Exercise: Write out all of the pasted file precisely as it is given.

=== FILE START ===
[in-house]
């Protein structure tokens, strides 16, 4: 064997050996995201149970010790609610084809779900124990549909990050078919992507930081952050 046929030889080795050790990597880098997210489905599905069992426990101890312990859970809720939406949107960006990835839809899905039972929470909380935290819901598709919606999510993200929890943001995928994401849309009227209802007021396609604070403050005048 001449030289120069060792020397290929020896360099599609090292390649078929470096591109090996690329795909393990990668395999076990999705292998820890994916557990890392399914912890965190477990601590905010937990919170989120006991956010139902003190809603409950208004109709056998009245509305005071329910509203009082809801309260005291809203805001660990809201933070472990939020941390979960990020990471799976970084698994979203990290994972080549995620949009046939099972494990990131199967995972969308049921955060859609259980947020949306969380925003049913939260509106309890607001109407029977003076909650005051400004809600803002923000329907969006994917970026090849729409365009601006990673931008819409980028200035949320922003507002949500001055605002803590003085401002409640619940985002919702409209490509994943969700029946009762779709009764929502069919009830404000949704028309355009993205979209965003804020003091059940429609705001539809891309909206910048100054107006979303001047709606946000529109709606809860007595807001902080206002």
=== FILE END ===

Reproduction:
[in-house]
């Protein structure tokens, strides 16, 4: 064997050996995201149970010790609610084809779900124990549909990050078919992507930081952050 046929030889080795050790990597880098997210489905599905069992426990101890312990859970809720939406949107960006990835839809899905039972929470909380935290819901598709919606999510993200929890943001995928994401849309009227209802007021396609604070403050005048 001449030289120069060792020397290929020896360099599609090292390649078929470096591109090996690329795909393990990668395999076990999705292998820890994916557990890392399914912890965190477990601590905010937990919170989120006991956010139902003190809603409950208004109709056998009245509305005071329910509203009082809801309260005291809203805001660990809201933070472990939020941390979960990020990471799976970084698994979203990290994972080549995620949009046939099972494990990131199967995972969308049921955060859609259980947020949306969380925003049913939260509106309890607001109407029977003076909650005051400004809600803002923000329907969006994917970026090849729409365009601006990673931008819409980028200035949320922003507002949500001055605002803590003085401002409640619940985002919702409209490509994943969700029946009762779709009764929502069919009830404000949704028309355009993205979209965003804020003091059940429609705001539809891309909206910048100054107006979303001047709606946000529109709606809860007595807001902080206002």